patient care perspectives
Avoiding Drug-Drug Interactions in Patients With Nonmetastatic Castration-Resistant Prostate Cancer
Men with nonmetastatic castration-resistant prostate cancer (nmCRPC) often have age-associated comorbidities requiring medications that may lead to drug-drug interactions (DDIs). The risk for DDIs may be a consideration when initiating treatment for nmCRPC with an androgen receptor (AR) inhibitor.
Prostate Cancer Section Head, Division of Solid Tumor Oncology
"Like many men with prostate cancer, patients with nmCRPC are generally older and take multiple medications for comorbid conditions, including diabetes, hypertension, coronary artery disease, Parkinson’s disease, depression, and dementia. While beta blockers, antipsychotics, anticoagulants, antiplatelets, and oral hypoglycemics treat these comorbidities, they may interact with newer AR-targeted therapies.”
Many men with nmCRPC may be older and take multiple medications for comorbid conditions, including diabetes, hypertension, coronary artery disease, Parkinson’s disease, depression, and dementia. While beta blockers, antipsychotics, anticoagulants, antiplatelets, and oral hypoglycemics treat these comorbidities, they may interact with newer AR-targeted therapies. Therefore, clinicians must inform their patients of these potential DDIs before initiating treatment.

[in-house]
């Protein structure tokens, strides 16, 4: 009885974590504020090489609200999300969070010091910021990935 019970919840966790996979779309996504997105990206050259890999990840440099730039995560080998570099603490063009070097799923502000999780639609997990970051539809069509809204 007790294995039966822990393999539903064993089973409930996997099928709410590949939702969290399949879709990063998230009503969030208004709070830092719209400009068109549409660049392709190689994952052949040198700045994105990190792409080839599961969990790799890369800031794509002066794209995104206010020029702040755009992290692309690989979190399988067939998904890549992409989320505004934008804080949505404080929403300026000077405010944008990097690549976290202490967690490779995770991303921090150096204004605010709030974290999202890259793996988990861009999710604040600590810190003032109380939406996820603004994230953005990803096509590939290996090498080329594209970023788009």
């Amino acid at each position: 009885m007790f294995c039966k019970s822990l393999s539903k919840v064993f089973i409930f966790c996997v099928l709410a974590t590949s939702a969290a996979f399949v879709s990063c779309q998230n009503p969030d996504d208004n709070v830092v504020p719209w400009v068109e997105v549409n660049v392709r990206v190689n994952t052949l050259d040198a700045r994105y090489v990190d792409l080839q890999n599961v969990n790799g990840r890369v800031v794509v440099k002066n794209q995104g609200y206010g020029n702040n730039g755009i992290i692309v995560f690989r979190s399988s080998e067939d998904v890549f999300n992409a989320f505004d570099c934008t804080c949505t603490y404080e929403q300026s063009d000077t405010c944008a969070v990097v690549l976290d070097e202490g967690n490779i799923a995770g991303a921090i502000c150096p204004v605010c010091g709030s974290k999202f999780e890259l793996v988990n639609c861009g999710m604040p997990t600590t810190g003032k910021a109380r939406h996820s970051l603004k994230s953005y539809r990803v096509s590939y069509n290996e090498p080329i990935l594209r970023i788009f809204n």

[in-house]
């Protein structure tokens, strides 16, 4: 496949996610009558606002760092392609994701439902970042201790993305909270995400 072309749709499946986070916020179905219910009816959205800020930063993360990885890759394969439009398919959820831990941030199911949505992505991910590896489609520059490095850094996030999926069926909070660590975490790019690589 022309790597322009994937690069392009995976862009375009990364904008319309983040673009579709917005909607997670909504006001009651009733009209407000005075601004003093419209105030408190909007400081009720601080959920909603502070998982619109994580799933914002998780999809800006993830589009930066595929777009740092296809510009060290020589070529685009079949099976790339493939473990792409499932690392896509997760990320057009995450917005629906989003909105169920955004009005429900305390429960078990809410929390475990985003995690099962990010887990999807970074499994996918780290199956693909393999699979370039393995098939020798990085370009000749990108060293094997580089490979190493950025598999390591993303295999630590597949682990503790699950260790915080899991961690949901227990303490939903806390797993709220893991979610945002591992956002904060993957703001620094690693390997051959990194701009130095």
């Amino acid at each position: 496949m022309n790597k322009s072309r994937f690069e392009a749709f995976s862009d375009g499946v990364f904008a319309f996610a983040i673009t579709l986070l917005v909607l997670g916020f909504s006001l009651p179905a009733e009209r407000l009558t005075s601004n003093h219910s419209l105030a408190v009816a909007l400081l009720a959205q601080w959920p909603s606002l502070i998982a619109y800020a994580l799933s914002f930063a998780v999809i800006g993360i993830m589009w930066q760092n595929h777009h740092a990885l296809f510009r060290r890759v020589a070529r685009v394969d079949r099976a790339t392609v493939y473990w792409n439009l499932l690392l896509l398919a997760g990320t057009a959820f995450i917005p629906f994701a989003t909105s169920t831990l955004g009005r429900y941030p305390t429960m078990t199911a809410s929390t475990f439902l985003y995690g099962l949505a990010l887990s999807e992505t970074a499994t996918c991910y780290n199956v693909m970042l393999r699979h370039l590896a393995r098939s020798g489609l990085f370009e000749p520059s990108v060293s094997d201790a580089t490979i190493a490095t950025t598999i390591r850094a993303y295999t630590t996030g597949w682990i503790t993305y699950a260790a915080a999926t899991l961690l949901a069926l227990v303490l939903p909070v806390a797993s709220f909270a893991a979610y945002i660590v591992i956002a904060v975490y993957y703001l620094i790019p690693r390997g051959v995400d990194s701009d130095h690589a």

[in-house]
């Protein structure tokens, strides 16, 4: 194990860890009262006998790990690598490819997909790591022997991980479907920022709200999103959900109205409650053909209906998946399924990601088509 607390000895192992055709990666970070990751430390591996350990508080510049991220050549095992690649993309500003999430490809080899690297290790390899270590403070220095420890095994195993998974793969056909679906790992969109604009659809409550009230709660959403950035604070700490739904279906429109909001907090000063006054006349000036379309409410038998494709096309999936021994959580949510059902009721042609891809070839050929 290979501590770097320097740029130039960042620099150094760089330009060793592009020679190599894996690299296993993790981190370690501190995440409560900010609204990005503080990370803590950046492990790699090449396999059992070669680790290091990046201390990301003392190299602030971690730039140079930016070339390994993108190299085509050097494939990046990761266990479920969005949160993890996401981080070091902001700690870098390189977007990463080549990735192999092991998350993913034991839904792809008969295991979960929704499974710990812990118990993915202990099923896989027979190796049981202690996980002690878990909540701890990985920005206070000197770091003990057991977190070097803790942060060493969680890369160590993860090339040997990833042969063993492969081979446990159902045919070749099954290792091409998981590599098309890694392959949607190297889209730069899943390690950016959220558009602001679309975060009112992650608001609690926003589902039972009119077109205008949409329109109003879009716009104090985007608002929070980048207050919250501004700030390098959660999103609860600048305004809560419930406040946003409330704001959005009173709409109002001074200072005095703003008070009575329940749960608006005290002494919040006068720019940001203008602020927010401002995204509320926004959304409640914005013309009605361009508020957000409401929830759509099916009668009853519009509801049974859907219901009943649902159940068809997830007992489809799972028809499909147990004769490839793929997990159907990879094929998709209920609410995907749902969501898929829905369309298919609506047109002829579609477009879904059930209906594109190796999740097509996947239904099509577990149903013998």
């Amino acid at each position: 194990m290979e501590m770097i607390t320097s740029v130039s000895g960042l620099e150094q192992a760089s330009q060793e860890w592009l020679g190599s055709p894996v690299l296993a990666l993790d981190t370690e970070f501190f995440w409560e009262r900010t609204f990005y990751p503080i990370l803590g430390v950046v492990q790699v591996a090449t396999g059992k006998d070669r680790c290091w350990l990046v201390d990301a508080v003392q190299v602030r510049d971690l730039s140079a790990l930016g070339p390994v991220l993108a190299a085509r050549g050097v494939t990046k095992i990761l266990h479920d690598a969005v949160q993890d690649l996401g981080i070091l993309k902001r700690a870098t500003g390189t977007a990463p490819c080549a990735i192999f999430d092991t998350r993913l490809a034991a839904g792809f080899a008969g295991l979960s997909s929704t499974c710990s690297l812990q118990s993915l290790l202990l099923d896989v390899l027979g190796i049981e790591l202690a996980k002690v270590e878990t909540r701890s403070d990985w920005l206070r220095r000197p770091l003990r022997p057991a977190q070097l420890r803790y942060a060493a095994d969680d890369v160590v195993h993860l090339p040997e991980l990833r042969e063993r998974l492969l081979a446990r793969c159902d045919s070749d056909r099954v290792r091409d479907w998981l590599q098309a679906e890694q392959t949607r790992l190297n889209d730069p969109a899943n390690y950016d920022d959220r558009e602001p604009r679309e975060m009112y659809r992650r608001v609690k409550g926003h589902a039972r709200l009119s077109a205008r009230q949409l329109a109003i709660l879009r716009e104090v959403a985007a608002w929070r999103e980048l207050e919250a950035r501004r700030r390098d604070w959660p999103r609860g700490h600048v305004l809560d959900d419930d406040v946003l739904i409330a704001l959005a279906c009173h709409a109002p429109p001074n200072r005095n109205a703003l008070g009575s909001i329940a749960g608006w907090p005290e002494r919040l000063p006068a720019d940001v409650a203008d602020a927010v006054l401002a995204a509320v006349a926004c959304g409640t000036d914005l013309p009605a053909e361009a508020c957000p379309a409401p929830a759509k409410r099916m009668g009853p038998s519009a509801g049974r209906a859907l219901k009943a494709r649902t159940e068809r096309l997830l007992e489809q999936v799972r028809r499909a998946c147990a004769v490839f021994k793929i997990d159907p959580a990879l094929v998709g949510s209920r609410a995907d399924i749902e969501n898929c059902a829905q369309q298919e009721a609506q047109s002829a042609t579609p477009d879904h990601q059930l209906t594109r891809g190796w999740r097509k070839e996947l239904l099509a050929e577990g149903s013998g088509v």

Also, patients with pulmonary emboli or atrial fibrillation who are receiving antiplatelet drugs or anticoagulants should be carefully monitored for potential DDIs. Although there are reported interactions that can occur with abiraterone, the effect is more pronounced with enzalutamide and apalutamide due to significant CYP3A4 metabolism. For certain medications, dose titrations may help to maintain serum concentrations within the therapeutic range while minimizing adverse reactions. It is essential to recognize that the other medications that patients are taking are also critical to managing their comorbidities. Therefore, finding alternative treatments without DDIs may be necessary in some cases.
There may also be unanticipated DDIs when prostate cancer treatments are combined or sequenced, as was seen in the ERA 223 study. This study tested the hypothesis that combining androgen deprivation therapy and abiraterone with or without radium-223 would be more effective than administering these treatments as sequential therapy. However, findings from this study indicated that combining androgen deprivation therapy, abiraterone, and radium-223 increased the rate of nonmetastatic-related fractures. By combining these agents, patients are at an increased risk for osteoporosis and bone fragility. However, adding bone protection with either denosumab or zoledronic acid can mitigate this adverse effect. Based on this study, we need to be mindful that standard therapies that are known to prolong survival with sequential use can produce adverse effects when used as combination therapy.
Another factor to consider is that the lack of a central medical record can be an impediment to a full understanding of what medications a patient has been prescribed. We also cannot rely on pharmacies to flag DDIs because patients may fill prescriptions at multiple pharmacies. Therefore, it is important to remind patients to update their medication lists with each of their doctors (or, even better, to bring the bottles of all medicines and supplements that they are taking to each medical appointment). Online patient portals can be helpful tools to maintain an updated medication list, but these tools do require patients or family members to have access to a computing device, comfort with these systems, and the ability to enter information accurately.
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